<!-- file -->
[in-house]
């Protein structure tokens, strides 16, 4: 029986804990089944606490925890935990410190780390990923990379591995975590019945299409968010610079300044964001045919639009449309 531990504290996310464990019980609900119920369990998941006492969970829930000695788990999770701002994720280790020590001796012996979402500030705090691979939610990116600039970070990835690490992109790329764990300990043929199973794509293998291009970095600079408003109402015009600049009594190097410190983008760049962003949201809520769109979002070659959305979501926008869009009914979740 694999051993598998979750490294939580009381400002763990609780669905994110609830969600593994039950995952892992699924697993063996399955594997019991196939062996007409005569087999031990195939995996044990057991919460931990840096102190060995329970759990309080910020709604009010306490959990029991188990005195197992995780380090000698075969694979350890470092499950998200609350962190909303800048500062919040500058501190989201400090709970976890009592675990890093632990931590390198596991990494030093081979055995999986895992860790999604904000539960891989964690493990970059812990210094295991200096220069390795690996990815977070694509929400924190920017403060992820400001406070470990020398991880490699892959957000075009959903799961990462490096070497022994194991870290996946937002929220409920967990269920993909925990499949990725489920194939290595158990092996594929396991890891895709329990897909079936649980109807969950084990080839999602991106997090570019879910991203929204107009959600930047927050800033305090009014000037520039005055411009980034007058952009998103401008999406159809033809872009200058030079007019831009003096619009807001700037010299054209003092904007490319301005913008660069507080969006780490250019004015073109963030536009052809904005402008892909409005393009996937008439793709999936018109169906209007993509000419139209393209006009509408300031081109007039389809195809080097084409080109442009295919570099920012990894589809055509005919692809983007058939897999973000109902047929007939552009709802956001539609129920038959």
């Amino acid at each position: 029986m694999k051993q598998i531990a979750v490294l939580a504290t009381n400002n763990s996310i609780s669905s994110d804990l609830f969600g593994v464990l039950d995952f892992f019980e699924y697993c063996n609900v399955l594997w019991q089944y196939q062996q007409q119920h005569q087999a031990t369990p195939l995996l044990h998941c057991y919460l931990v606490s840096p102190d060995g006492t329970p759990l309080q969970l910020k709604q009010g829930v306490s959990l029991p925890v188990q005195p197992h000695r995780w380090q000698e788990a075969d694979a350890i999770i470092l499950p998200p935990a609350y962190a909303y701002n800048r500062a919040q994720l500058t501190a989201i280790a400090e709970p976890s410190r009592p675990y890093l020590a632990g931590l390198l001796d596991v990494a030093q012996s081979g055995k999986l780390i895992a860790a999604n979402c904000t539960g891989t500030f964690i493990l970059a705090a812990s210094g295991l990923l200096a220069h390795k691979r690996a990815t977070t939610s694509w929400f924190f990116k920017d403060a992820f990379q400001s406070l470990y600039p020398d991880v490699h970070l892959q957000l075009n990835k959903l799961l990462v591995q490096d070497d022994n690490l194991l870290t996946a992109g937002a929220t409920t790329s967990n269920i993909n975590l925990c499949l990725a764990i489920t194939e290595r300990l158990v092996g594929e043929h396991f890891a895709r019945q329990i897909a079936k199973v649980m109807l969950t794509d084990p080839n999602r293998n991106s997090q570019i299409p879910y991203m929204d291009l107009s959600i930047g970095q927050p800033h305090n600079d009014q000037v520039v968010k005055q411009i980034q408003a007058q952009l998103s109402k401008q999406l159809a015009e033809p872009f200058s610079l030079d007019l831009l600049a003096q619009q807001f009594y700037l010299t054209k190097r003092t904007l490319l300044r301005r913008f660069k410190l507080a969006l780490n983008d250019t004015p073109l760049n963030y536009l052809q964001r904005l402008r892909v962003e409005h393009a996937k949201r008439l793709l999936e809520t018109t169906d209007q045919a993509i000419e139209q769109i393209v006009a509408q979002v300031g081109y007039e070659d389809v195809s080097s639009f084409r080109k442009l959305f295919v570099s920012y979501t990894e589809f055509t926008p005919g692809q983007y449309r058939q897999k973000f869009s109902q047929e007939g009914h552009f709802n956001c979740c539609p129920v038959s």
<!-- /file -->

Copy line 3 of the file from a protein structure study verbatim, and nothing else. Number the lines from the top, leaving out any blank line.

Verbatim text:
């Amino acid at each position: 029986m694999k051993q598998i531990a979750v490294l939580a504290t009381n400002n763990s996310i609780s669905s994110d804990l609830f969600g593994v464990l039950d995952f892992f019980e699924y697993c063996n609900v399955l594997w019991q089944y196939q062996q007409q119920h005569q087999a031990t369990p195939l995996l044990h998941c057991y919460l931990v606490s840096p102190d060995g006492t329970p759990l309080q969970l910020k709604q009010g829930v306490s959990l029991p925890v188990q005195p197992h000695r995780w380090q000698e788990a075969d694979a350890i999770i470092l499950p998200p935990a609350y962190a909303y701002n800048r500062a919040q994720l500058t501190a989201i280790a400090e709970p976890s410190r009592p675990y890093l020590a632990g931590l390198l001796d596991v990494a030093q012996s081979g055995k999986l780390i895992a860790a999604n979402c904000t539960g891989t500030f964690i493990l970059a705090a812990s210094g295991l990923l200096a220069h390795k691979r690996a990815t977070t939610s694509w929400f924190f990116k920017d403060a992820f990379q400001s406070l470990y600039p020398d991880v490699h970070l892959q957000l075009n990835k959903l799961l990462v591995q490096d070497d022994n690490l194991l870290t996946a992109g937002a929220t409920t790329s967990n269920i993909n975590l925990c499949l990725a764990i489920t194939e290595r300990l158990v092996g594929e043929h396991f890891a895709r019945q329990i897909a079936k199973v649980m109807l969950t794509d084990p080839n999602r293998n991106s997090q570019i299409p879910y991203m929204d291009l107009s959600i930047g970095q927050p800033h305090n600079d009014q000037v520039v968010k005055q411009i980034q408003a007058q952009l998103s109402k401008q999406l159809a015009e033809p872009f200058s610079l030079d007019l831009l600049a003096q619009q807001f009594y700037l010299t054209k190097r003092t904007l490319l300044r301005r913008f660069k410190l507080a969006l780490n983008d250019t004015p073109l760049n963030y536009l052809q964001r904005l402008r892909v962003e409005h393009a996937k949201r008439l793709l999936e809520t018109t169906d209007q045919a993509i000419e139209q769109i393209v006009a509408q979002v300031g081109y007039e070659d389809v195809s080097s639009f084409r080109k442009l959305f295919v570099s920012y979501t990894e589809f055509t926008p005919g692809q983007y449309r058939q897999k973000f869009s109902q047929e007939g009914h552009f709802n956001c979740c539609p129920v038959s």